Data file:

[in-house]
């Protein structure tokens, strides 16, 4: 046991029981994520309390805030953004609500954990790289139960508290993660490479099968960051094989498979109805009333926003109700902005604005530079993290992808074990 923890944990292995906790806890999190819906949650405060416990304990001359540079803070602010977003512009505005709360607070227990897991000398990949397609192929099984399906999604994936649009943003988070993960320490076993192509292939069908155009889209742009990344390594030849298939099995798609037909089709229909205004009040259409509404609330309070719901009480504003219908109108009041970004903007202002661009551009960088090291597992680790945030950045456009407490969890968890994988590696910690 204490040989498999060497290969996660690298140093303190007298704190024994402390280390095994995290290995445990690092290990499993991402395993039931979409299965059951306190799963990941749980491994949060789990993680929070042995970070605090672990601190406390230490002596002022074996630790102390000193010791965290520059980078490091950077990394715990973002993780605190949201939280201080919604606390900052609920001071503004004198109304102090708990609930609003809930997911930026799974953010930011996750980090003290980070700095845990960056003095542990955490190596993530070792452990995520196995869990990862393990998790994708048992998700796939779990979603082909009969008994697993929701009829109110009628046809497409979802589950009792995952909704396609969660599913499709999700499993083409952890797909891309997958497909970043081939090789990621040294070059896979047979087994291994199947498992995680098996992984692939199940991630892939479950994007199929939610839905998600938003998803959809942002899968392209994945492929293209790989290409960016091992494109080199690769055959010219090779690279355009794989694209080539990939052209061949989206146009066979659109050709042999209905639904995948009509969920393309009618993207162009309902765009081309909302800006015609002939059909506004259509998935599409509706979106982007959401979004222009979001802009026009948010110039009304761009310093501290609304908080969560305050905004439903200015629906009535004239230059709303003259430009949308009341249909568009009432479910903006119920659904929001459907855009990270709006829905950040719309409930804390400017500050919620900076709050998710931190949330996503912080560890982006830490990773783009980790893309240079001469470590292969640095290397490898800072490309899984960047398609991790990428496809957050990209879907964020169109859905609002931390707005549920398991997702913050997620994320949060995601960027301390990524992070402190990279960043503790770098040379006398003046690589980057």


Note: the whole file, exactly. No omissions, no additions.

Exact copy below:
[in-house]
């Protein structure tokens, strides 16, 4: 046991029981994520309390805030953004609500954990790289139960508290993660490479099968960051094989498979109805009333926003109700902005604005530079993290992808074990 923890944990292995906790806890999190819906949650405060416990304990001359540079803070602010977003512009505005709360607070227990897991000398990949397609192929099984399906999604994936649009943003988070993960320490076993192509292939069908155009889209742009990344390594030849298939099995798609037909089709229909205004009040259409509404609330309070719901009480504003219908109108009041970004903007202002661009551009960088090291597992680790945030950045456009407490969890968890994988590696910690 204490040989498999060497290969996660690298140093303190007298704190024994402390280390095994995290290995445990690092290990499993991402395993039931979409299965059951306190799963990941749980491994949060789990993680929070042995970070605090672990601190406390230490002596002022074996630790102390000193010791965290520059980078490091950077990394715990973002993780605190949201939280201080919604606390900052609920001071503004004198109304102090708990609930609003809930997911930026799974953010930011996750980090003290980070700095845990960056003095542990955490190596993530070792452990995520196995869990990862393990998790994708048992998700796939779990979603082909009969008994697993929701009829109110009628046809497409979802589950009792995952909704396609969660599913499709999700499993083409952890797909891309997958497909970043081939090789990621040294070059896979047979087994291994199947498992995680098996992984692939199940991630892939479950994007199929939610839905998600938003998803959809942002899968392209994945492929293209790989290409960016091992494109080199690769055959010219090779690279355009794989694209080539990939052209061949989206146009066979659109050709042999209905639904995948009509969920393309009618993207162009309902765009081309909302800006015609002939059909506004259509998935599409509706979106982007959401979004222009979001802009026009948010110039009304761009310093501290609304908080969560305050905004439903200015629906009535004239230059709303003259430009949308009341249909568009009432479910903006119920659904929001459907855009990270709006829905950040719309409930804390400017500050919620900076709050998710931190949330996503912080560890982006830490990773783009980790893309240079001469470590292969640095290397490898800072490309899984960047398609991790990428496809957050990209879907964020169109859905609002931390707005549920398991997702913050997620994320949060995601960027301390990524992070402190990279960043503790770098040379006398003046690589980057």